This week, the 38 primates (most senior bishops) of the member churches of the Anglican Communion have been meeting in Canterbury, called together by invitation of the Archbishop of Canterbury, to ruminate about the state of our fellowship of churches. There has been considerable turmoil within the Communion over decisions over the past several years by The Episcopal Church (based in the United States) and the Anglican Church of Canada that have led to the full inclusion of LGBT people into the sacramental life of the church and into its ordained ministry at every level. Most recently, this past summer, The Episcopal Church’s General Convention voted to make it possible for same-sex couples to be included in the sacrament of marriage.
These decisions have been costly. The Episcopal Church has lost a number of members over what is often perceived as a “concession to culture” and a departure from “biblical” truth and the historic doctrine and practice of the church. Of course, we have also gained members as a result of this decision. It has also damaged our relationship with many of our sister and brother Anglicans around the world, who have felt that we have departed from the true faith in a significant way.
What seems difficult for some of our sister and brother Anglicans to understand is that our movement toward the full inclusion of LBGT people has not been a concession to cultural change in the United States. Rather, this movement has been one of deep and, it appears, courageous faith. As we have sought to understand the Gospel of Christ ever more deeply, we have come to see that the life and teaching of Jesus demand the full inclusion of all people into the life of the church. We have come to see LBGT people not as defective, but as made in the image of God and deserving of all the blessings and graces that the church bestows so that they may enter into the fullness of life. As Jesus said, “I came that they may have life, and have it abundantly.” To limit access to the abundance of life in Christ is, we have concluded, the real sin.
It is understandable that many of our sisters and brothers would find this change challenging. After all, many of the cultures and experiences in which they dwell make the kind of discussion that has led The Episcopal Church to this moment impossible for them — or, at least, very difficult. And so we have been willing to respect that they are in a different place, even as we have continued to call them to express the deepest compassion toward LGBT people within their own churches and societies. We have not, for one moment, wished to break relationship with them, even as we have insisted on the integrity of our own position.
Today, however, it was announced that the Anglican Communion primates have voted to suspend The Episcopal Church from most aspects of the Communion’s life for the next three years, as punishment for our decision to move in the way we came to believe our faith demanded. We have, in other words, been pushed to the margins of the Anglican Communion’s life because, in essence, we are seen as unclean and a potential contaminant to the life of the larger church.
In Jesus’ time, there was tension over how the Law of Moses was to be interpreted. Most of the Pharisees, the religious party within Judaism with which Jesus most frequently came into conflict, tended to interpret the law according to a principle of purity. For them, it was important that people — and the Jewish nation as a whole — remain pure, separating themselves from anything that might threaten that ritual purity. It was because of this way of interpreting the Law that people whose illnesses rendered them unclean were pushed out of their communities. The Pharisaic response to people who didn’t meet the standard of purity they valued was to marginalize them. All of this was done in God’s name, believed to be what God required of them if they were to be a holy people.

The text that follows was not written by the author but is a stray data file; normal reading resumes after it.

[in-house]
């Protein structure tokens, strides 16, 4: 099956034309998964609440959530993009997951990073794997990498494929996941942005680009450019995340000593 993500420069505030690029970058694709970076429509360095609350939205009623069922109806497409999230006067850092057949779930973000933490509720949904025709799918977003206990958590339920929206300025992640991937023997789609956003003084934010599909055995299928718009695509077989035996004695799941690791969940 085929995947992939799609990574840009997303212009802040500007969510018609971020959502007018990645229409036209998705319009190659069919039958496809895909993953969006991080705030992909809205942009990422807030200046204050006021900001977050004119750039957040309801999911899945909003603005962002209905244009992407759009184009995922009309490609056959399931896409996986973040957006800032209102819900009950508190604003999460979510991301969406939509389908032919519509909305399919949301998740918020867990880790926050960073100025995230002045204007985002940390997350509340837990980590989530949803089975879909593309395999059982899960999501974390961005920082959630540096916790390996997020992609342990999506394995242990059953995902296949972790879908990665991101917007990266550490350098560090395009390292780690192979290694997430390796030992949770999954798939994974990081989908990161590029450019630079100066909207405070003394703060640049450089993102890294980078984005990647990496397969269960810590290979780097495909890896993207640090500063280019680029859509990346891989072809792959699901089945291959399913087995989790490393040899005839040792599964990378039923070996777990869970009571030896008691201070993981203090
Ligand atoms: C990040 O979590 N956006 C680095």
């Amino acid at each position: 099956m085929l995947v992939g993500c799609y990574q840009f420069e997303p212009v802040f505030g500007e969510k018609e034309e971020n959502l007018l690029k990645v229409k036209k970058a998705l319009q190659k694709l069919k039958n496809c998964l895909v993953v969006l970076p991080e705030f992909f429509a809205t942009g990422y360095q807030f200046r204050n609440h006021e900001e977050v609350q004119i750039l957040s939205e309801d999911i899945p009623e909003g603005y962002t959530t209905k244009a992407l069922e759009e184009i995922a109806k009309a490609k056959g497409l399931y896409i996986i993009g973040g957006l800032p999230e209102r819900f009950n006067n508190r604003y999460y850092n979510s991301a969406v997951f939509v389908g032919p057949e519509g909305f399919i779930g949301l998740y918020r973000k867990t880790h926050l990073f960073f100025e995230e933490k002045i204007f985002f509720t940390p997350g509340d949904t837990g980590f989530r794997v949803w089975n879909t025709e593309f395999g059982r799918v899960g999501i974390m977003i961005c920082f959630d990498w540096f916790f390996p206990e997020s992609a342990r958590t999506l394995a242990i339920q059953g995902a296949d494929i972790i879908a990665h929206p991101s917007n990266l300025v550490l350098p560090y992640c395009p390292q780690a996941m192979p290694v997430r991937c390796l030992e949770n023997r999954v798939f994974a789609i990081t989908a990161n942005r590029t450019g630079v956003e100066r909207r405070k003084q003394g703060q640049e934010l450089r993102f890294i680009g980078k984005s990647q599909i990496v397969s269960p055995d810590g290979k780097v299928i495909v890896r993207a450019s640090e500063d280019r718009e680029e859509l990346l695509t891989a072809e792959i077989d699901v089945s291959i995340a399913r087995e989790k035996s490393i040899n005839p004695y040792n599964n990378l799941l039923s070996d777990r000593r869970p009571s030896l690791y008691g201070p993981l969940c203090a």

Jesus, however, interpreted the Law using a principle of mercy, and saw in the Law a demand for compassion above all else. There was no room in Jesus’ teaching to marginalize those perceived as unclean. And, consequently, much of his ministry was devoted to reversing the marginalization — healing diseases that brought condemnation, restoring people to their families and communities, and assuring them that they were loved by God. There is an important ethic that informs all of Jesus’ teaching and ministry: that if one wants to know what is the right thing to do, one goes to the margins and edges of society and listens to those who have been cast out. For Jesus, it was this deep compassion and transforming inclusion that made for a holy people.
It is, in some ways, hard to think of The Episcopal Church as marginalized — while many of our churches struggle financially, on the whole we are blessed with significant resources, and we are free to live our religious life as we see fit. But the Anglican Communion has seen fit to marginalize us ecclesiastically. We could be angry. But I think we should be honored. After all, the margins is where Jesus spent his life and ministry — and he assured those who were pushed to the margins that they were, indeed, also being pushed into the Light of God’s love.
Since this original publication of this blog, the complete statement from the gathering of Anglican Primates has been released. The word “suspension” is not used, and in a news conference, the Archbishop of Canterbury did not use this language, though it was used in many press articles prior to the release of the full statement. It seems to me, however, that whatever language one chooses to use, the effect is the same: that of pushing The Episcopal Church out of those parts of the Communion’s life where, in the estimation of a majority of the Primates, we could potentially cause the most damage.